Why pharmacists are key to better outcomes, lower costs

Hospitals looking to improve outcomes and reduce costs should incorporate pharmacists into their care teams, Hospital & Health Networks Daily reported. That's because the expanding role of the clinical pharmacist can help hospitals achieve higher performance scores, avoid readmissions and better manage indigent care.

When it comes to caring for uninsured populations, pharmacists can offer indigent medication management that plays a role in preventing avoidable emergency room visits, the article noted. And next year, clinical process of care and patient experience--both of which have pharmaceutical implications--will make up 45 percent and 30 percent of hospitals' performance scores.

Moreover, H&HN Daily noted medication mishaps are a major driver of preventable readmissions. The pharmacy department can help hospitals ensure patients get their prescriptions filled, ease patients' confusion about what medicines to take and when, as well as prevent adverse drug events.

Take, for instance, pharmacist-provider collaboration on discharge medications at Hennepin County Medical Center in Minneapolis, which eliminated discharge errors and reduced 30-day readmission rates by 40 percent, according to the article.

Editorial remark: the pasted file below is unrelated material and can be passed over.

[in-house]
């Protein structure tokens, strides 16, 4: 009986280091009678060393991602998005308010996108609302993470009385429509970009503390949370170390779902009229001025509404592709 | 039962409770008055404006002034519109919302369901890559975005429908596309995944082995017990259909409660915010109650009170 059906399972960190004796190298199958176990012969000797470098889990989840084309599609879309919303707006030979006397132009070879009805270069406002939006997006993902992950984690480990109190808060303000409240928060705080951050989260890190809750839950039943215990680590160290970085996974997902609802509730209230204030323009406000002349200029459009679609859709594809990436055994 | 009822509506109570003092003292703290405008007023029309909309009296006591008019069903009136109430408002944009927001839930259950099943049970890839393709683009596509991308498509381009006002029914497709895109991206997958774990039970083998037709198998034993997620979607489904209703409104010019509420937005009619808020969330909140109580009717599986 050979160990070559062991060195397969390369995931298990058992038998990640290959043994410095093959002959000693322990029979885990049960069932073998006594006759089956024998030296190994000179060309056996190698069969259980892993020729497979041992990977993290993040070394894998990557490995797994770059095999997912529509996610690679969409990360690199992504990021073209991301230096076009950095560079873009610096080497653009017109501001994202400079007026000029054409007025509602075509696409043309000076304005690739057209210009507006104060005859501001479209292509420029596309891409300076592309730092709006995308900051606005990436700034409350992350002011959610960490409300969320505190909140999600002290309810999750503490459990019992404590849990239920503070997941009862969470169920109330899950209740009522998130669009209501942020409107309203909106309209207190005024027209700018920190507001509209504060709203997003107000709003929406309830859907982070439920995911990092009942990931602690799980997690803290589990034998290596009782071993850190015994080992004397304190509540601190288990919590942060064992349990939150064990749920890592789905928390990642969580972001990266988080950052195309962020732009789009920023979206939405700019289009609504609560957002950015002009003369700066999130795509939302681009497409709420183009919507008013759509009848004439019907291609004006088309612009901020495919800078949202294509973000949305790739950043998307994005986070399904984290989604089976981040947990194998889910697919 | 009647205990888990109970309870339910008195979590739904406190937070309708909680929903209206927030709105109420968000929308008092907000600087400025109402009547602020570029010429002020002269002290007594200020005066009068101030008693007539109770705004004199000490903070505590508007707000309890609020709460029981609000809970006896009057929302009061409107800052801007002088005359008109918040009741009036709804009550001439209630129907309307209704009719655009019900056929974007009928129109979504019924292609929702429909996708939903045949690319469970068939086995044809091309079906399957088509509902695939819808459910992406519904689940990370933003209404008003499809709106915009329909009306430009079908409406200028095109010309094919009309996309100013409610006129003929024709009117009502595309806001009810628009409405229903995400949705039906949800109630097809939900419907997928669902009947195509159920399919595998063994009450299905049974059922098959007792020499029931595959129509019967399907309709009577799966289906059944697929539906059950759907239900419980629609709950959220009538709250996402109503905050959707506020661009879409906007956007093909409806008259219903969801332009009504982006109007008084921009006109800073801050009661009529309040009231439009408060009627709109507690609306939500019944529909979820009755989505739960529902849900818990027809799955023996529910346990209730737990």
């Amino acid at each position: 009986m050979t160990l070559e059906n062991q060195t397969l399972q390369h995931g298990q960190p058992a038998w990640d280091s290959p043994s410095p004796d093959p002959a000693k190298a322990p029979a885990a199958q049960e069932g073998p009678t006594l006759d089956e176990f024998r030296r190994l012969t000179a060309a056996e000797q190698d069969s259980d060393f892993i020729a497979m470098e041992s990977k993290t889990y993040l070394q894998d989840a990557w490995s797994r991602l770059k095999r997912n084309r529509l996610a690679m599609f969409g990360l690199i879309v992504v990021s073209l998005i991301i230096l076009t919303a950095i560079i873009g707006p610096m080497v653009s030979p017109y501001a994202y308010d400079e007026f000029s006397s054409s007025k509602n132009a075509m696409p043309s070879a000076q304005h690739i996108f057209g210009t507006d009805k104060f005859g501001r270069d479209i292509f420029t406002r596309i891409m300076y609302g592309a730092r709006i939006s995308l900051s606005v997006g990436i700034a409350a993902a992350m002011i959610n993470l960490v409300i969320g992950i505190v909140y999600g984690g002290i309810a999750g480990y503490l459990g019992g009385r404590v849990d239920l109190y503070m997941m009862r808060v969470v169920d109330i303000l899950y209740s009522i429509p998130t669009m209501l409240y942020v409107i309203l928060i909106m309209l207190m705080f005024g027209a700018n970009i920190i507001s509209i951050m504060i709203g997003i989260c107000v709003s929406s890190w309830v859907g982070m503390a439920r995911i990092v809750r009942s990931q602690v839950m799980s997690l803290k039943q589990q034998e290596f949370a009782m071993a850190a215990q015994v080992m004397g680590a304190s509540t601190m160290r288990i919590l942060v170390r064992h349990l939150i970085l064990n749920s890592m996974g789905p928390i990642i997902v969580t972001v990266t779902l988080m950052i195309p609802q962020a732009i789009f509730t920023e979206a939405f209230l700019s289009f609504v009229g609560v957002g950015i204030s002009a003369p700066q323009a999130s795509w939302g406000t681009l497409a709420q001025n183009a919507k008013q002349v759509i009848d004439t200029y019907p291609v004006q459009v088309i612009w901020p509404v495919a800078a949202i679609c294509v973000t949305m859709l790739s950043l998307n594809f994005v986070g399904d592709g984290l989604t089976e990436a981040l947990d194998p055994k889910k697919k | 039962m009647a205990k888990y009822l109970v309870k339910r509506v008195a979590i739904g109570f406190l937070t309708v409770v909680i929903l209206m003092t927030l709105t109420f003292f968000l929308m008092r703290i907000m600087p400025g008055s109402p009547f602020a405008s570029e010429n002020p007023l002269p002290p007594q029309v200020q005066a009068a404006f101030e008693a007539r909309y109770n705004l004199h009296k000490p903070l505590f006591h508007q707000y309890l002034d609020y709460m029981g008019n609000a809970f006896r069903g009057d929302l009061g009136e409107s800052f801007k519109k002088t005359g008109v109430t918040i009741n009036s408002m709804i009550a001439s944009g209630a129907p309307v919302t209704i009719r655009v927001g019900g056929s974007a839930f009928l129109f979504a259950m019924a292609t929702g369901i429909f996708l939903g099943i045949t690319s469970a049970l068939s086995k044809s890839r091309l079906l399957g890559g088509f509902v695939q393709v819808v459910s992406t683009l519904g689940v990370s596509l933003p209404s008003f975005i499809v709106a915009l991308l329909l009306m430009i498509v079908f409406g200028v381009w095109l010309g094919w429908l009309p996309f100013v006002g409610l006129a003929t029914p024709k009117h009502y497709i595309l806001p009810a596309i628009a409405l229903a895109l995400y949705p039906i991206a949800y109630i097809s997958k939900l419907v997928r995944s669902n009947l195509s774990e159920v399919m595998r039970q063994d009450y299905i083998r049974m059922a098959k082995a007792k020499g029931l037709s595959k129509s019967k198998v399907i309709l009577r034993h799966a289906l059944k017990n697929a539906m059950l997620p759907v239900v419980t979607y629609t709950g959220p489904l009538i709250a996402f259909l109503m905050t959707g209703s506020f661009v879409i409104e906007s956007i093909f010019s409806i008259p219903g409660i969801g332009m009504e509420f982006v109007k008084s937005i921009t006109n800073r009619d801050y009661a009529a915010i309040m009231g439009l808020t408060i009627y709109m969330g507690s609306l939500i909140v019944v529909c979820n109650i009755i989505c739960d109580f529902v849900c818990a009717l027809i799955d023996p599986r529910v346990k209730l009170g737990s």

Similarly, with a coordinated hospital discharge system, pharmacists can help reduce readmissions for older patients who suffer from chronic obstructive pulmonary disease and heart failure by offering medication reconciliation and education, FierceHealthcare previously reported.

The H&HN Daily article stresses the importance of fostering collaboration between pharmacists and members of the care team. With that approach Lancaster (Pa.) General Health, a 623-licensed bed, nonprofit system, had its pharmacy department work with clinicians on standardization and utilization efforts. Lancaster General pharmacists, cardiologists, emergency medicine providers and hospitalist physicians engaged in an education campaign about the cost impact of available alternative therapies and saved the hospital about $130,000 a year, according to the guest commentary by Jill Rebuck, PharmD, director of Pharmacy Services at Lancaster General.

To learn more:
- read the H&HN Daily article